Yet there is a danger in making freedom itself into a technique! The spiritual discipline of clearing the mind of artificial obstacles is not the same thing as providing a completely unstructured educational environment where children can do whatever they want. Many educators and parents revolt against the technocratic system of modern schooling by joining what are called “free” or “democratic” schools, or by withdrawing their children from all schools and refusing to hold any expectations for their learning—an approach that is sometimes called “unschooling.” I think these ways of educating do have value. It is wonderful to see children who are happy, unpressured, and self-motivated. We can be delightfully surprised to find how passionate, serious, and focused young people can be when they are allowed to explore the world on their terms and engage in learning that is meaningful to them. But from a holistic point of view, I do not believe that maximum freedom is always the correct answer to any educational question. There is a profound difference between the experience of “freedom-from” and the experience of “freedom-for.” It is one thing to revolt against external constraints, and then to make a method out of that revolt. It is quite another thing—indeed it is the spiritual practice that Krishnamurti and others teach—to clear the mind so that one can be obedient to the wisdom one finds in the depths of one’s soul. Genuine freedom—freedom understood holistically—requires both aspects, working in harmony. We need to be free from external constraints and cultural conditioning, so that we can be free for expressing who we most essentially are.
So the question then becomes, how do we as educators help young people discover the wisdom within themselves? First we clear away the falsehoods, the seductions, and the cheap satisfactions of the modernist worldview. This step is absolutely vital, and it is what all the holistic alternatives can agree upon. Whether you observe a Montessori or Waldorf school, a Deweyan progressive school, or a Krishnamurti or yogic or other spiritually based school where self-reflection is practiced, or a family engaged in unschooling, you are seeing an effort to help young people withdraw from the corrosive and corrupting influence of our technocratic, competitive, consumerist, materialist and insanely violent civilization. But then what? Well, I will not give you the answer, for if you are the holistic educator I hope you are striving to be, then you will need to find the answer within your own inner wisdom. You will need to respond, with a clear mind and an open heart, to the young people in front of you, and to the community and society and ecosystem within which you and they live. You will need to find within yourself, in each moment, how much freedom and how much guidance to provide, or what needs to be studied more seriously, or how to facilitate a caring community of learners. If your goal is to help each student connect with their own inherent wisdom, you need to connect with yours, for that, and no technique or method, is the only reliable gateway to the ultimate Source of what is absolutely real and true and good.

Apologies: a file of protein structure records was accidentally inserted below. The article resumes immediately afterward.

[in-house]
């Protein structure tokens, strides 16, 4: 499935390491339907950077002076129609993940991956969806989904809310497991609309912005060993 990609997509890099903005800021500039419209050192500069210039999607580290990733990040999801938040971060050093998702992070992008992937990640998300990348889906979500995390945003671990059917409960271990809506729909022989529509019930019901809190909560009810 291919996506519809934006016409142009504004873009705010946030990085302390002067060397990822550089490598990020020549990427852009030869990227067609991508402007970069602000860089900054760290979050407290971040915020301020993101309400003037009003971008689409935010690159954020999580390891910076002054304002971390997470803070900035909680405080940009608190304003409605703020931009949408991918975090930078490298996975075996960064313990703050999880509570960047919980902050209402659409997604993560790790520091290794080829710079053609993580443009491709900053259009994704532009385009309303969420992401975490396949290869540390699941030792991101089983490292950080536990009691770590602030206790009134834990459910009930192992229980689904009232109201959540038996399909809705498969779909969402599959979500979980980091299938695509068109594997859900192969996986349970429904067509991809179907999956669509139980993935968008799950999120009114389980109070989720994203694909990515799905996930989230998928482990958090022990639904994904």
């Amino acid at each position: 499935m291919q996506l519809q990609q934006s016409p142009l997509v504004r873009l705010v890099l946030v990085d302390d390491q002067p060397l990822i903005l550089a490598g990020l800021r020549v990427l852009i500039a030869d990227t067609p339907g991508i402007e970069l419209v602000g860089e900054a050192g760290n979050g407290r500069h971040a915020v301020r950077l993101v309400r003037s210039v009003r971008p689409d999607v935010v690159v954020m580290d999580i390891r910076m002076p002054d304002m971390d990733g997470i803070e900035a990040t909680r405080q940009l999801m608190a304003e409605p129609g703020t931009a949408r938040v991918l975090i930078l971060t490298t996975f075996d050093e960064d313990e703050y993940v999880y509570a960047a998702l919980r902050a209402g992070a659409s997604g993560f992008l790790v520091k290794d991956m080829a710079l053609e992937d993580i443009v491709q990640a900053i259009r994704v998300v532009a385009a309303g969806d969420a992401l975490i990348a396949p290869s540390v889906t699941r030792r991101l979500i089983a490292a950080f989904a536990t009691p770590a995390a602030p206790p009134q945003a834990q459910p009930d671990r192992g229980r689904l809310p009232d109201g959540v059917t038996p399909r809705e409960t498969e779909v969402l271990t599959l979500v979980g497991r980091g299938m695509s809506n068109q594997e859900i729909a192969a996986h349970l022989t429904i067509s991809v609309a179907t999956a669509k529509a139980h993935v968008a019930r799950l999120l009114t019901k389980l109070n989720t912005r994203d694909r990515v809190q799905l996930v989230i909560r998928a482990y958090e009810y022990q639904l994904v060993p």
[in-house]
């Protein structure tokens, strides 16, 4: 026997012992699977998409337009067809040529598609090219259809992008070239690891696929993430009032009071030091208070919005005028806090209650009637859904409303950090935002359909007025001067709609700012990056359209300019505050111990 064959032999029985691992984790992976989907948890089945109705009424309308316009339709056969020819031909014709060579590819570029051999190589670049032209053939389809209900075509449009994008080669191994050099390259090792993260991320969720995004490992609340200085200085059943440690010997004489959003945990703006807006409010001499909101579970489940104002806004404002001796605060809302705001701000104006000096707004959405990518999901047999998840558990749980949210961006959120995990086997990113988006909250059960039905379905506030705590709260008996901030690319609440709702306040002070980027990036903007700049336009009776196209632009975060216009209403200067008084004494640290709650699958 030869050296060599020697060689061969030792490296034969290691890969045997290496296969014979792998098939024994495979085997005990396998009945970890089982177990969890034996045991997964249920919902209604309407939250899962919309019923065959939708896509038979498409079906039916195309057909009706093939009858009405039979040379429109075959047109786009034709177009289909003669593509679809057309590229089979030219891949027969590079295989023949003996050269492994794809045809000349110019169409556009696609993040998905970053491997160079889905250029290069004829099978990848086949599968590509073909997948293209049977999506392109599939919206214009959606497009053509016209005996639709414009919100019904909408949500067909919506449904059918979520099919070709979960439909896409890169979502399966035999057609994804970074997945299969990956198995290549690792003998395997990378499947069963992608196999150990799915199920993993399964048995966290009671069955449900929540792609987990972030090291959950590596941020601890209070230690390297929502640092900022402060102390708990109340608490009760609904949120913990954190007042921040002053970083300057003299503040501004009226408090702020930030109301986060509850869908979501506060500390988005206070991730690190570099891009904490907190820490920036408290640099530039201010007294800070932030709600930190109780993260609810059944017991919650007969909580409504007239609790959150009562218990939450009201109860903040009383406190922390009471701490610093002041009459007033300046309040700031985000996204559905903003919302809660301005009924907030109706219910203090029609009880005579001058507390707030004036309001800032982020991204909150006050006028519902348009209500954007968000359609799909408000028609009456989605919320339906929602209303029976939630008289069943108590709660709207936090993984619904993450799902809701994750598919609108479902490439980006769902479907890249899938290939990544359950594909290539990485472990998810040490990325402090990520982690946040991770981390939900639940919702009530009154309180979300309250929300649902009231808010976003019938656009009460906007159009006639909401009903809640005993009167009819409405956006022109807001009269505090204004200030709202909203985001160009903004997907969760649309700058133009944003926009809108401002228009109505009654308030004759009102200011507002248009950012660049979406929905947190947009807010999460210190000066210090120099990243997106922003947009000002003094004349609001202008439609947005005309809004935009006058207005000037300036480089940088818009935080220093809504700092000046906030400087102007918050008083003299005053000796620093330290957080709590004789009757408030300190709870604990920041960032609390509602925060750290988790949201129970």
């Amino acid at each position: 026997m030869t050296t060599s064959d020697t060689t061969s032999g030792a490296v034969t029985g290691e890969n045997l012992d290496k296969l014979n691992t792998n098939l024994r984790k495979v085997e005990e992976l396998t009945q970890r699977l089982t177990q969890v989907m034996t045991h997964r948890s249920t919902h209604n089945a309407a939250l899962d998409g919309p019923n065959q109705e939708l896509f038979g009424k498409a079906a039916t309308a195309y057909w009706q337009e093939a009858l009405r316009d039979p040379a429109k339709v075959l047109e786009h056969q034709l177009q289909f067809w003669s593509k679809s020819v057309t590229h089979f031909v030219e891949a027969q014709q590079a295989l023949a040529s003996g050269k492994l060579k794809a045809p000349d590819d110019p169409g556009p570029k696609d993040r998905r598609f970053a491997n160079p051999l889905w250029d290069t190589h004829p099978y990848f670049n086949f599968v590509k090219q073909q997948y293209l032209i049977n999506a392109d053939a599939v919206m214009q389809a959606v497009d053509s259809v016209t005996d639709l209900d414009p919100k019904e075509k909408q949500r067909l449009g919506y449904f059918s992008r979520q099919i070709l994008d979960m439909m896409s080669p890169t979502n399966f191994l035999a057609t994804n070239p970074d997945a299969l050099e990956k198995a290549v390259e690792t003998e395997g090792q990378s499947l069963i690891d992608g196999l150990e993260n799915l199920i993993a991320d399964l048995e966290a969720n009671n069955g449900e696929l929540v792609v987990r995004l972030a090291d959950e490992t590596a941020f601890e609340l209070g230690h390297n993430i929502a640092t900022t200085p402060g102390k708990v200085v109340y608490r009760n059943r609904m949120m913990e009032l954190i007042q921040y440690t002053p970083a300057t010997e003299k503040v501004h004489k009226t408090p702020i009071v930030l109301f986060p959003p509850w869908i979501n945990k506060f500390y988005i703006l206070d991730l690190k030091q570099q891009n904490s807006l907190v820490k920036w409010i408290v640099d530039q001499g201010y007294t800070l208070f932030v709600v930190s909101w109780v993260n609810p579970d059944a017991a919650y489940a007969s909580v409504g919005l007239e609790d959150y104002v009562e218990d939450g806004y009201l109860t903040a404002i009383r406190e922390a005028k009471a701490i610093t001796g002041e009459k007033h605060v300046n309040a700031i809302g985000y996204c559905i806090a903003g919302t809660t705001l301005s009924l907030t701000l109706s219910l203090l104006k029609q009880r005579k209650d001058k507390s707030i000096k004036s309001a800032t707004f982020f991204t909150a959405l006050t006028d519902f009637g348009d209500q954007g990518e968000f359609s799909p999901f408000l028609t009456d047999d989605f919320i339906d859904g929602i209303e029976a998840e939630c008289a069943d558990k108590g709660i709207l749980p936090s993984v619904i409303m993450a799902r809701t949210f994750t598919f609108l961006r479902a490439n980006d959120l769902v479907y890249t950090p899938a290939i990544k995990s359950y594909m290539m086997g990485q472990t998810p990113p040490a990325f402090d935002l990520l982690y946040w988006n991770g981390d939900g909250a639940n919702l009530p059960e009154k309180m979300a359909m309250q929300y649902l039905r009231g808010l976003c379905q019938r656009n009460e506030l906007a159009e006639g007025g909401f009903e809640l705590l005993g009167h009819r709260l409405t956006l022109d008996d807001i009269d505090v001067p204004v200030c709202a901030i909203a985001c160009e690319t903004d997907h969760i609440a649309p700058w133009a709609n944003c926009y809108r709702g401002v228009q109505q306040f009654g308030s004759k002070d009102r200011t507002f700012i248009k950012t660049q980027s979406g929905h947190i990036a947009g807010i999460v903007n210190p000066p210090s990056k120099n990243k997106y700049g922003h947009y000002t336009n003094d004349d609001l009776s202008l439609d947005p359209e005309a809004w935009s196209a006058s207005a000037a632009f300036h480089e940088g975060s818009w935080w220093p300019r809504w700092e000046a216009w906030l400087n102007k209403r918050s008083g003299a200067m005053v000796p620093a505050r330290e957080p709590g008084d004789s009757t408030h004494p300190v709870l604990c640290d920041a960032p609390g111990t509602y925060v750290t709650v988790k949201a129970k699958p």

If I understand the purpose of your organization, it is to promote the teaching of human values. Apparently, you recognize that the modernist worldview is devoid of meaningful values, indeed it is hostile to the ethical qualities that are most nourishing to the evolution of higher consciousness—compassion, generosity, humility, receptivity to the wisdom that comes from a Source far greater than society or the personal ego. You seem to be responding to the challenge expressed on the “bumper sticker” I’ve seen on a few automobiles in the U.S.; you are, in fact, paying attention to the suffering and insanity of the modern world, and you realize that it is time to respond. Today I am proposing that what my colleagues and I call “holistic education” is a coherent and powerful form of what you are calling “values education.”
Let us examine the entire structure of modern schooling, and discover how it destroys rather than cultivates the best possibilities of human nature. Then let us conceive of education in a new way, not as a nation’s mass training of its citizens, workers and consumers, but as a spiritual gift from one generation to the next. This sort of education cannot be confined to schools, or to religious institutions, or to the family alone. We must refashion our entire culture—we must revise our worldview—so that every interaction between a society and its young generation nourishes the soul and expands the imagination. Let us invite our young people to explore beyond the limitations of their culture so that they may discover genuine wisdom at its Source. I do not believe that anything less than this transcendent wisdom can save us from the crisis of our time.
This paper was presented at the Institute for Values Education in Istanbul, Turkey